Note: if you happen to be reading this out loud (I don't know why you would, but maybe you're just awesome like that), then be sure to note that #priorities should be read "hashtag priorities." It's more fun.

I'm getting married this year. I don't want my wedding to be a hot mess, so I need to spend time on it, because it matters to me. And so does my work as a Shakespeare Coach. And so does sleep. And so does actually spending time with my awesome future husband. Auditioning for shows that happen between now and my wedding is not in line with my #priorities, so I'm staying out of the audition scene for the most part and getting stuff done.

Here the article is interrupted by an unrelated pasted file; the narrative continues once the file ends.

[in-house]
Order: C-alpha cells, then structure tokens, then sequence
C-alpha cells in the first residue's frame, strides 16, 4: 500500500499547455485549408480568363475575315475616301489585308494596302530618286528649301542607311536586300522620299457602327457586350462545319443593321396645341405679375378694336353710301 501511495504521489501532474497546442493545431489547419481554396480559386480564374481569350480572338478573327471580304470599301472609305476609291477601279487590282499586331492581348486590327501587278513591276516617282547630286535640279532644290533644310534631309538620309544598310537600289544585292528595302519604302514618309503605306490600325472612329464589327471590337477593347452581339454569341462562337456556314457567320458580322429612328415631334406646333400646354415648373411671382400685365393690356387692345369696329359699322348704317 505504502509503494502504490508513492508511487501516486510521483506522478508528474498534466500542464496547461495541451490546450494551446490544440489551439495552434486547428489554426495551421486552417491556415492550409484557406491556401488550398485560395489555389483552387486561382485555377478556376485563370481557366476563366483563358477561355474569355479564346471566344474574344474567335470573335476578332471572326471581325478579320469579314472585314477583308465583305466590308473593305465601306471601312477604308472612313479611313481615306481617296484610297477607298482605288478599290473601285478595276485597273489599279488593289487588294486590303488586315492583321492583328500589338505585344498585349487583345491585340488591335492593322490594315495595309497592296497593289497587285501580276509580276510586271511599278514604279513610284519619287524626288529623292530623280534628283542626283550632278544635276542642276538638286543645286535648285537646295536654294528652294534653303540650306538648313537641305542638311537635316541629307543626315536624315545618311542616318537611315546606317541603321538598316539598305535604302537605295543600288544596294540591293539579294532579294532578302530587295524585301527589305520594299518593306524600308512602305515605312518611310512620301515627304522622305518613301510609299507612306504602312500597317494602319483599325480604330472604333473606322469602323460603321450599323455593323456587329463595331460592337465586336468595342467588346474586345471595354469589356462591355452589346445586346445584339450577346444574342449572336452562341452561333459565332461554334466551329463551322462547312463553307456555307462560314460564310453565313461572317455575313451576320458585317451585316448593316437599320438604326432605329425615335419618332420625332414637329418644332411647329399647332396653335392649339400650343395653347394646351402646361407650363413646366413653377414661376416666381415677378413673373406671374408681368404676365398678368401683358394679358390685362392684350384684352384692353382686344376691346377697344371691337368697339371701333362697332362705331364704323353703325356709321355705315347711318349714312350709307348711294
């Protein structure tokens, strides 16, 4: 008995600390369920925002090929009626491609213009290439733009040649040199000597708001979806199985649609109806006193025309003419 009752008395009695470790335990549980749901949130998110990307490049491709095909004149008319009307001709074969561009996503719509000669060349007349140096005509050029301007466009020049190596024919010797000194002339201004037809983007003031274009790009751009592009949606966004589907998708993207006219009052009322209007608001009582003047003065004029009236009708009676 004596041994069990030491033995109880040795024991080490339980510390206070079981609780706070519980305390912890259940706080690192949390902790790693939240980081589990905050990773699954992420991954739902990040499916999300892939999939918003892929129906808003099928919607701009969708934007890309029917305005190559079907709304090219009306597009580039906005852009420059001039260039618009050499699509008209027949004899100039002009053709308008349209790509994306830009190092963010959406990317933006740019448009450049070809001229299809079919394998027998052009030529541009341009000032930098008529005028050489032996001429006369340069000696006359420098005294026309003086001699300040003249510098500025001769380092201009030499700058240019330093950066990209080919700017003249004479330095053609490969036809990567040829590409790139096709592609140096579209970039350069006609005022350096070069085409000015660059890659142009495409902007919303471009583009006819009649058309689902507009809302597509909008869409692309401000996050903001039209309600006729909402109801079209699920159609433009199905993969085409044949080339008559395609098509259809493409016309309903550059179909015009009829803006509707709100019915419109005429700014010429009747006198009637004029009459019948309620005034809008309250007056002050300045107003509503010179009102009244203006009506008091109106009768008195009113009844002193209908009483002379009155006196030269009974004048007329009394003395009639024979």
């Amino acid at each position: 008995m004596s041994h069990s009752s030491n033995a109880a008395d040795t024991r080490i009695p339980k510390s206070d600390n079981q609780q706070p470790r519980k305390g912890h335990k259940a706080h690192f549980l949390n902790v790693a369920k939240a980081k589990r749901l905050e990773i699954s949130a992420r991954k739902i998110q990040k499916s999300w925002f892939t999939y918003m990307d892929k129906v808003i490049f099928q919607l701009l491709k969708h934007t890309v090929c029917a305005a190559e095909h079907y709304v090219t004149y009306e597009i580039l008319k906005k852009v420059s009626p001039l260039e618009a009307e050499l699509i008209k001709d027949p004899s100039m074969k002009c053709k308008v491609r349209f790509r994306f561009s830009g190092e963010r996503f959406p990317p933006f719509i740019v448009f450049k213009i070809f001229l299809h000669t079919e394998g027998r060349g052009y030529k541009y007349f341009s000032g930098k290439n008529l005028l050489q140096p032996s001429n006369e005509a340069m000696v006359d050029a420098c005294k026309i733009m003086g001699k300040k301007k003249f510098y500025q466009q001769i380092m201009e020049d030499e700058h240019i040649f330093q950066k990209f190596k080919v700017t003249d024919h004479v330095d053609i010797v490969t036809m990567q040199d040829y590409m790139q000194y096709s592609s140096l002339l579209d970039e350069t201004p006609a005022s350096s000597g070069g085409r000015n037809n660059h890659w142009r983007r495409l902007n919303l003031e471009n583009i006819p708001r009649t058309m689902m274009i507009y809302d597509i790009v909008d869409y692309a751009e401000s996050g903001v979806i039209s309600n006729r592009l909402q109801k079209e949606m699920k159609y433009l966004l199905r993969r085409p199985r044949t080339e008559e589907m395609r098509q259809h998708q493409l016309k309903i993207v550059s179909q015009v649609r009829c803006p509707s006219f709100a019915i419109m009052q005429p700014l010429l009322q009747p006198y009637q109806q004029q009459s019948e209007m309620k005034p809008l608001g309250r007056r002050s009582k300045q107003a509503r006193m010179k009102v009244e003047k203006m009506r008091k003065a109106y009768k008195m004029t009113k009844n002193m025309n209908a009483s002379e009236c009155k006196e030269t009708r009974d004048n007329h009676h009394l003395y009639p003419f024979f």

Do you need to stop killing yourself over auditions and be a person first? 

If you got let go from your day job tomorrow, would you be able to pay your rent and eat something other than ramen noodles? If not, maybe you should skip or cut down on your auditioning to get some savings. #priorities

Is NYC driving you just a little bit bananas? Did you not see your family over the holidays? Do you just need a break so that you don't flip out at people? You can take a break if you want! Your mental health, your family, and your overall happiness can overrule your need to get in the room. #priorities

Has your significant other stopped feeling significant because you're so wrapped up in your career? Taking time off, even just a day or two, can help you gain some balance. #priorities